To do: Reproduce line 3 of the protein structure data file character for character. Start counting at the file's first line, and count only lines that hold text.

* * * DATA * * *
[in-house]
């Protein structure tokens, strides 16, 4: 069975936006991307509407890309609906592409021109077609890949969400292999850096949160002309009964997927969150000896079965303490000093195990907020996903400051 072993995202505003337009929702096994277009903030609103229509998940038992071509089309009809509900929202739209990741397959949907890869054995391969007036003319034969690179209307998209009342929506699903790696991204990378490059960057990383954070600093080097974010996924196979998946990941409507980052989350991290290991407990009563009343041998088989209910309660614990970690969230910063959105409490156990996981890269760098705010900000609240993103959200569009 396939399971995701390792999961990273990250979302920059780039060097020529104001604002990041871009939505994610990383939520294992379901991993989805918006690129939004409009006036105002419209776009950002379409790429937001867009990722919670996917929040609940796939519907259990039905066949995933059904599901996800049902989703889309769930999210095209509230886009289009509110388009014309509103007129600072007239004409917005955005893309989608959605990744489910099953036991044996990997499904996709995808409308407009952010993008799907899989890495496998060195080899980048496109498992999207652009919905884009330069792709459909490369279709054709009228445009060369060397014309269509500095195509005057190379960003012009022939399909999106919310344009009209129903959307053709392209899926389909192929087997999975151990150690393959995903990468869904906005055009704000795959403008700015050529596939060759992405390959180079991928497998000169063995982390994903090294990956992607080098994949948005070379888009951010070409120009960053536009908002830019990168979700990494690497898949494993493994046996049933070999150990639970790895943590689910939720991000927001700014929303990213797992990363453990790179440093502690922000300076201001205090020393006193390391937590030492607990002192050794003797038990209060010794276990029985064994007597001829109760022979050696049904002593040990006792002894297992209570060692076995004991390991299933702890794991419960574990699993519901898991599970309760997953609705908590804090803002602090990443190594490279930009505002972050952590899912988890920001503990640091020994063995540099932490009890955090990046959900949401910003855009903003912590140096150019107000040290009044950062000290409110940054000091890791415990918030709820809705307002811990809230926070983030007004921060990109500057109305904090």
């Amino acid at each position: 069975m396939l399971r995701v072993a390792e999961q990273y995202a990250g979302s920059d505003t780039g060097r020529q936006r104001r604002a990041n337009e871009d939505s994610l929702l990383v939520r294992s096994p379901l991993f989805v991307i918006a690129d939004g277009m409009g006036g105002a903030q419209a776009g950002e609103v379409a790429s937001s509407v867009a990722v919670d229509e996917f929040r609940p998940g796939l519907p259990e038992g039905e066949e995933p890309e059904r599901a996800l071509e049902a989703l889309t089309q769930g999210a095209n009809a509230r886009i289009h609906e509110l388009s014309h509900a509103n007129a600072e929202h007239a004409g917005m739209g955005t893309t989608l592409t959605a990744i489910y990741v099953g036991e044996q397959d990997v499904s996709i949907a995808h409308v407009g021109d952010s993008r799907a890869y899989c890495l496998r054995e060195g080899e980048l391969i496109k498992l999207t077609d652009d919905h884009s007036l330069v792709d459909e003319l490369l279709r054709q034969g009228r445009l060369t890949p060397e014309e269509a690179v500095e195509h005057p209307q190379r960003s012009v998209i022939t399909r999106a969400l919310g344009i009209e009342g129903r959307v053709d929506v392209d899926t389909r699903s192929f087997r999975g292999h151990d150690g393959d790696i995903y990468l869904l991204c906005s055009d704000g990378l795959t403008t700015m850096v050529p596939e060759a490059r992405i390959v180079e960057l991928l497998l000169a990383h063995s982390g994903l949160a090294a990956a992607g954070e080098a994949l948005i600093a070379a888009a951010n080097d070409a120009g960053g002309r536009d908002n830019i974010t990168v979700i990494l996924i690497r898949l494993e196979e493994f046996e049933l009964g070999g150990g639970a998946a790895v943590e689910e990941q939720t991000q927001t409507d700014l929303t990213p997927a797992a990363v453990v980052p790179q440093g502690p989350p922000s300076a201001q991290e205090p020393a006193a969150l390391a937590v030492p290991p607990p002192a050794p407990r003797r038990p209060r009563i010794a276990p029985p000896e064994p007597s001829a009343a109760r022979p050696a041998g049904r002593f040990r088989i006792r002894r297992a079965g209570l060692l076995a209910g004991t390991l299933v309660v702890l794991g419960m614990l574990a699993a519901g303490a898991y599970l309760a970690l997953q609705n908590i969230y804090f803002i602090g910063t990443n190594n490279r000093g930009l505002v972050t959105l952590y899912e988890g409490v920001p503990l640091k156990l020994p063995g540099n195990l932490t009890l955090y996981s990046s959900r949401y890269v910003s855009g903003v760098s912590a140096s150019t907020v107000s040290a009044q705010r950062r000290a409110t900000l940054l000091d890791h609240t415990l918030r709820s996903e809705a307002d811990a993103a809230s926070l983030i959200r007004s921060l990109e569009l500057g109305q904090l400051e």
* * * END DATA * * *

């Amino acid at each position: 069975m396939l399971r995701v072993a390792e999961q990273y995202a990250g979302s920059d505003t780039g060097r020529q936006r104001r604002a990041n337009e871009d939505s994610l929702l990383v939520r294992s096994p379901l991993f989805v991307i918006a690129d939004g277009m409009g006036g105002a903030q419209a776009g950002e609103v379409a790429s937001s509407v867009a990722v919670d229509e996917f929040r609940p998940g796939l519907p259990e038992g039905e066949e995933p890309e059904r599901a996800l071509e049902a989703l889309t089309q769930g999210a095209n009809a509230r886009i289009h609906e509110l388009s014309h509900a509103n007129a600072e929202h007239a004409g917005m739209g955005t893309t989608l592409t959605a990744i489910y990741v099953g036991e044996q397959d990997v499904s996709i949907a995808h409308v407009g021109d952010s993008r799907a890869y899989c890495l496998r054995e060195g080899e980048l391969i496109k498992l999207t077609d652009d919905h884009s007036l330069v792709d459909e003319l490369l279709r054709q034969g009228r445009l060369t890949p060397e014309e269509a690179v500095e195509h005057p209307q190379r960003s012009v998209i022939t399909r999106a969400l919310g344009i009209e009342g129903r959307v053709d929506v392209d899926t389909r699903s192929f087997r999975g292999h151990d150690g393959d790696i995903y990468l869904l991204c906005s055009d704000g990378l795959t403008t700015m850096v050529p596939e060759a490059r992405i390959v180079e960057l991928l497998l000169a990383h063995s982390g994903l949160a090294a990956a992607g954070e080098a994949l948005i600093a070379a888009a951010n080097d070409a120009g960053g002309r536009d908002n830019i974010t990168v979700i990494l996924i690497r898949l494993e196979e493994f046996e049933l009964g070999g150990g639970a998946a790895v943590e689910e990941q939720t991000q927001t409507d700014l929303t990213p997927a797992a990363v453990v980052p790179q440093g502690p989350p922000s300076a201001q991290e205090p020393a006193a969150l390391a937590v030492p290991p607990p002192a050794p407990r003797r038990p209060r009563i010794a276990p029985p000896e064994p007597s001829a009343a109760r022979p050696a041998g049904r002593f040990r088989i006792r002894r297992a079965g209570l060692l076995a209910g004991t390991l299933v309660v702890l794991g419960m614990l574990a699993a519901g303490a898991y599970l309760a970690l997953q609705n908590i969230y804090f803002i602090g910063t990443n190594n490279r000093g930009l505002v972050t959105l952590y899912e988890g409490v920001p503990l640091k156990l020994p063995g540099n195990l932490t009890l955090y996981s990046s959900r949401y890269v910003s855009g903003v760098s912590a140096s150019t907020v107000s040290a009044q705010r950062r000290a409110t900000l940054l000091d890791h609240t415990l918030r709820s996903e809705a307002d811990a993103a809230s926070l983030i959200r007004s921060l990109e569009l500057g109305q904090l400051e």